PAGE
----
Now What?

The good news is, CAFTA passed Congress and President Bush signed the pact into law. Now the bad news:

Only 15 Democrats voted for the pact in the House, a break from the bipartisan support major trade legislation has received in the past in both Republican and Democratic administrations. The pact was approved in the Senate, which is more favorable to trade agreements, 54-45 on June 30.

The closeness of the 217-215 House vote raised questions about other free trade agreements the Bush administration is negotiating, including ones with Bahrain, Thailand and the Andean countries of South America. It also cast a cloud over the fate of U.S.-backed trade talks being undertaken by the World Trade Organization to reduce global trade barriers, known as the Doha round.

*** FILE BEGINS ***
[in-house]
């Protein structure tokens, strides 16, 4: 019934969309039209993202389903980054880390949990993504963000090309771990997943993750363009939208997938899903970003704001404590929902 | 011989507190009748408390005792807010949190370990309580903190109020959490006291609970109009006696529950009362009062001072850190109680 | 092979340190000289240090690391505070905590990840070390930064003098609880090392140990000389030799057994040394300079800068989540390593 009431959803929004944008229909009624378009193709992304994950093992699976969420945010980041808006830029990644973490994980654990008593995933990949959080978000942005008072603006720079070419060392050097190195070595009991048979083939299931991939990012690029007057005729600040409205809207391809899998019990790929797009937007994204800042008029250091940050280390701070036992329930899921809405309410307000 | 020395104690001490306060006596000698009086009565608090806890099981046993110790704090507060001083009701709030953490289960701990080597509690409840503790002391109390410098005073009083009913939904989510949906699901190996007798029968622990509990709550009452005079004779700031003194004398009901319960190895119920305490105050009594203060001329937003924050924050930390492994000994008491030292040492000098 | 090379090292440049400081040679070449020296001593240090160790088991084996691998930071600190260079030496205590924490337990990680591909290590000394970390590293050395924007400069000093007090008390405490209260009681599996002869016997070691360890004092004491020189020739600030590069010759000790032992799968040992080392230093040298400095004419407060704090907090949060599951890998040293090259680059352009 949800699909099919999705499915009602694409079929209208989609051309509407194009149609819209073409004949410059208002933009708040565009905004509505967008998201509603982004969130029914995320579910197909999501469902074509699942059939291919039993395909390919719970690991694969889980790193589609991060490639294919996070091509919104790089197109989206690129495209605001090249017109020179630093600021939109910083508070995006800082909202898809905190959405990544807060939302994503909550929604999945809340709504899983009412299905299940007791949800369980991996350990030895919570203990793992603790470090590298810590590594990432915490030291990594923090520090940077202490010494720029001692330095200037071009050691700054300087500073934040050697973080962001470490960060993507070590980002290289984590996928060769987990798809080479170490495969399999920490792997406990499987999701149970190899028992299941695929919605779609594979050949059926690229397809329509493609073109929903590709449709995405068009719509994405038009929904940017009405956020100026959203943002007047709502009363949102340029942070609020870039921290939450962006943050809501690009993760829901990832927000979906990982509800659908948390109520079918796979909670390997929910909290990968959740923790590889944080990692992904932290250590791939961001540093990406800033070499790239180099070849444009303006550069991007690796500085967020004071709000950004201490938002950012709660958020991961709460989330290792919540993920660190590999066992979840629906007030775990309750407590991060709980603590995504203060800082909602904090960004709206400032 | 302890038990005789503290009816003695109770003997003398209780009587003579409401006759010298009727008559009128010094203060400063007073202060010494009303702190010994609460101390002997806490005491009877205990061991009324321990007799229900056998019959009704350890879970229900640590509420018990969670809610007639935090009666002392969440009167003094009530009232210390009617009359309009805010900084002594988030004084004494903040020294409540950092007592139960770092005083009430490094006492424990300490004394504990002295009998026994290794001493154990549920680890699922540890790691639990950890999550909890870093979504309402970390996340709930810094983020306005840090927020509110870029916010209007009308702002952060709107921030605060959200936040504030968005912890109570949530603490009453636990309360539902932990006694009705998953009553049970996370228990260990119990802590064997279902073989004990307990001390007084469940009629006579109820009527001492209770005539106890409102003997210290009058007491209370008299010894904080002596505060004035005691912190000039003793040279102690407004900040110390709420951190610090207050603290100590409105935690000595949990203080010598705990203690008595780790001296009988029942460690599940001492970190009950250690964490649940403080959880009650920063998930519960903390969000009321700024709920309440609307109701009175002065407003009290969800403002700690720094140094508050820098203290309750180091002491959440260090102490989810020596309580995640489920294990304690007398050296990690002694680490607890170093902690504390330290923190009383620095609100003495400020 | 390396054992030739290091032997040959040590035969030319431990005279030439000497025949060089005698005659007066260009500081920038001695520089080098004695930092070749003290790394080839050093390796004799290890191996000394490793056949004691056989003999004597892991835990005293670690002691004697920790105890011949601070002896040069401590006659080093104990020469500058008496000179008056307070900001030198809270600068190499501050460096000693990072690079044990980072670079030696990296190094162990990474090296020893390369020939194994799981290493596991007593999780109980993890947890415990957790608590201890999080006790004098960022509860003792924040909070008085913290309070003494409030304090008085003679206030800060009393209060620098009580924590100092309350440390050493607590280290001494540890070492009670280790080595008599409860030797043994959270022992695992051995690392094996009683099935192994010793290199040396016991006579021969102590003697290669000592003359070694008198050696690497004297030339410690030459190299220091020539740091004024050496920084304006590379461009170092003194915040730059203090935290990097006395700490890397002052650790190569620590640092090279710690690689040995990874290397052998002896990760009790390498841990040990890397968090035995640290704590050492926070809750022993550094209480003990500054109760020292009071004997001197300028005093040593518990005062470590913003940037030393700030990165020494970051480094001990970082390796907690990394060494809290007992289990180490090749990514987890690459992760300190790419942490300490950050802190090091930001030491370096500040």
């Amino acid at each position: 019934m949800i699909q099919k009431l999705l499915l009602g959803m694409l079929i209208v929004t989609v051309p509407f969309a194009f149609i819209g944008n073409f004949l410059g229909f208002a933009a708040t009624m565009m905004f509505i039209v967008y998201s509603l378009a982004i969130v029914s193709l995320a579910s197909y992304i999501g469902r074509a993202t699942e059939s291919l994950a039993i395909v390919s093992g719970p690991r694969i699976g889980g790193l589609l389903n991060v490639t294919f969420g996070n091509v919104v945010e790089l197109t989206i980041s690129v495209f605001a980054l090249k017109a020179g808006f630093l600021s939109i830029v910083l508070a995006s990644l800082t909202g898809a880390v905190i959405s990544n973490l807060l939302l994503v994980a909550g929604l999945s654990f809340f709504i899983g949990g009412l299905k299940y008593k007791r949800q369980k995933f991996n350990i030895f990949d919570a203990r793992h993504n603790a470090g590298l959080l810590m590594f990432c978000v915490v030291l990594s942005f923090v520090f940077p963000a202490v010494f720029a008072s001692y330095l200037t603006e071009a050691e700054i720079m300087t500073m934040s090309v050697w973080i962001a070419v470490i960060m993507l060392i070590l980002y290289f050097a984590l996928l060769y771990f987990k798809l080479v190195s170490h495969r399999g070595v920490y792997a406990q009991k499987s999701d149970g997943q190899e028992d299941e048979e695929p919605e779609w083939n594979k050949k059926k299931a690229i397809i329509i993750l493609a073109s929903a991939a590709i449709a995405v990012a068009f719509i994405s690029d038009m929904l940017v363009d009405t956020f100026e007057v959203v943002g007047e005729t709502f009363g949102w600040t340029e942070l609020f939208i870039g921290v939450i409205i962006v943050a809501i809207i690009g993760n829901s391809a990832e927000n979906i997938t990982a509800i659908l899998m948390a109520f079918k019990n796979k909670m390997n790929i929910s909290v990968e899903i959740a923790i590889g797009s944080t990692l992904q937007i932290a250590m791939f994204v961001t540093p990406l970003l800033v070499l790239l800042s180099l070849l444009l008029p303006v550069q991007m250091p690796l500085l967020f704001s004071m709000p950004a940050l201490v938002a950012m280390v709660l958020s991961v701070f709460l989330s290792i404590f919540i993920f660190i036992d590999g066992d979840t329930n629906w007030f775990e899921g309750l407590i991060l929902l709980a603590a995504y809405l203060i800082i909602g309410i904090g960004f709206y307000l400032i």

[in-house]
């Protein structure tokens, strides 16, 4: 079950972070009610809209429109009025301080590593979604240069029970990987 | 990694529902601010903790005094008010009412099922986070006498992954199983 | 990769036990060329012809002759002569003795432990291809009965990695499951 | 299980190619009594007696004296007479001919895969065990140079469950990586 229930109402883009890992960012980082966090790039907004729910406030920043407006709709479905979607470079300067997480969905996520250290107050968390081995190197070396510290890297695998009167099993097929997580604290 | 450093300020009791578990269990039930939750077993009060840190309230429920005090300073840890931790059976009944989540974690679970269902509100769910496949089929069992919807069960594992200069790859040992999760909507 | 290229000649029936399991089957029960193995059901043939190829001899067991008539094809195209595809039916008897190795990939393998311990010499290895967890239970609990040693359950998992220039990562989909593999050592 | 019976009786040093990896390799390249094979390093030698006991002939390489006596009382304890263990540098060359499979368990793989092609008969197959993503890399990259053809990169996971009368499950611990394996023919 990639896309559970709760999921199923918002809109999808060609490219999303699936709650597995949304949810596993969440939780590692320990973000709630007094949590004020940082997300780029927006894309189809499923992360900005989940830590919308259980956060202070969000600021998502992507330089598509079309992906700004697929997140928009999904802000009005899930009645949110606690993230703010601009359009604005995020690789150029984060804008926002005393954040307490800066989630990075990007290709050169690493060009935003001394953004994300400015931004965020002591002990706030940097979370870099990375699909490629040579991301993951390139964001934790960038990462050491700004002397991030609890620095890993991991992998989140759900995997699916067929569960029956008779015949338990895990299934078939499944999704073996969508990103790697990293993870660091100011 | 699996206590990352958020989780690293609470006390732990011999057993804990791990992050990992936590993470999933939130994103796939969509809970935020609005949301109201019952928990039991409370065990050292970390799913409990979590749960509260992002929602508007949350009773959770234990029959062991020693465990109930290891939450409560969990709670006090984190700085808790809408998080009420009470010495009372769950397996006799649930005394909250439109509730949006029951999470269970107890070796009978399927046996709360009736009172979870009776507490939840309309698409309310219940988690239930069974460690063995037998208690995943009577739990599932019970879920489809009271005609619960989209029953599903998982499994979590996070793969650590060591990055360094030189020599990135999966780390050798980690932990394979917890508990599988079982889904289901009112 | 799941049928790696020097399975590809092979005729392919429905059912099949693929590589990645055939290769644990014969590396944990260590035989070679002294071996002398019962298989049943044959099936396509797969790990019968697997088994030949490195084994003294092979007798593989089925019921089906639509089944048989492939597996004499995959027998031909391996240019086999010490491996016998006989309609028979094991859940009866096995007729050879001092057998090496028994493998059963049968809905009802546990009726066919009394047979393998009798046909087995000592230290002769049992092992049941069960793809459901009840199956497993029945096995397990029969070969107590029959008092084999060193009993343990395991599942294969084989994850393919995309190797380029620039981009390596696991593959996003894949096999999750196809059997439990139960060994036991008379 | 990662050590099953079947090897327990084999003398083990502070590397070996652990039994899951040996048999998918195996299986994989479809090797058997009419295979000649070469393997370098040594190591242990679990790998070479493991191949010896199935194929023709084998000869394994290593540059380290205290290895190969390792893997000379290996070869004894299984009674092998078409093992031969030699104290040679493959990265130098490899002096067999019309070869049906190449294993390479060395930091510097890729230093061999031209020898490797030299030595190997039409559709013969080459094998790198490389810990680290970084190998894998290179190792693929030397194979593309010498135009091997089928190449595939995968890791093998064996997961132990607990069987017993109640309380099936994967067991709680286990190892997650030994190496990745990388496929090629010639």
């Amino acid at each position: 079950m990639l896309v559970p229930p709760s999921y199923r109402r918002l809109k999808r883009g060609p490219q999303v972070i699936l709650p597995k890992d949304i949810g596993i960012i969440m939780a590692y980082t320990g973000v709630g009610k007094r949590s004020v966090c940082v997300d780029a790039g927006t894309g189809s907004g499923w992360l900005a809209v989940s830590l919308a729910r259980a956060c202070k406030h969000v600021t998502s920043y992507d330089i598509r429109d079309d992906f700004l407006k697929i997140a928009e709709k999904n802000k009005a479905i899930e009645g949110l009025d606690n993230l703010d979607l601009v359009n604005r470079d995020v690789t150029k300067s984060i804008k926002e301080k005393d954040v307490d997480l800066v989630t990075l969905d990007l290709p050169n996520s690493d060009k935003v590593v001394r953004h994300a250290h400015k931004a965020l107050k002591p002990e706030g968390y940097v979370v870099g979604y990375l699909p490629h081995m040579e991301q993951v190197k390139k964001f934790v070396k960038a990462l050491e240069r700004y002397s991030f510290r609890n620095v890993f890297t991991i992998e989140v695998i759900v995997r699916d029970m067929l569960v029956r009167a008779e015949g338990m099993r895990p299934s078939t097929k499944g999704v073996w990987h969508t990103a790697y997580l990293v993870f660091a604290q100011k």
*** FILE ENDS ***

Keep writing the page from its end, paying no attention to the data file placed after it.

Republicans, or at least the one now in the White House, tend to be fair-weather free-traders at best. To get stuff done, the True Beleivers need help on both sides of the aisle. The future doesn’t look so bright on the left side of the aisle – at least not with a Republican President in office.

What a shame that partisan politics seem to be getting in the way of smart policies – the same ones enshrined by Bill Clinton.


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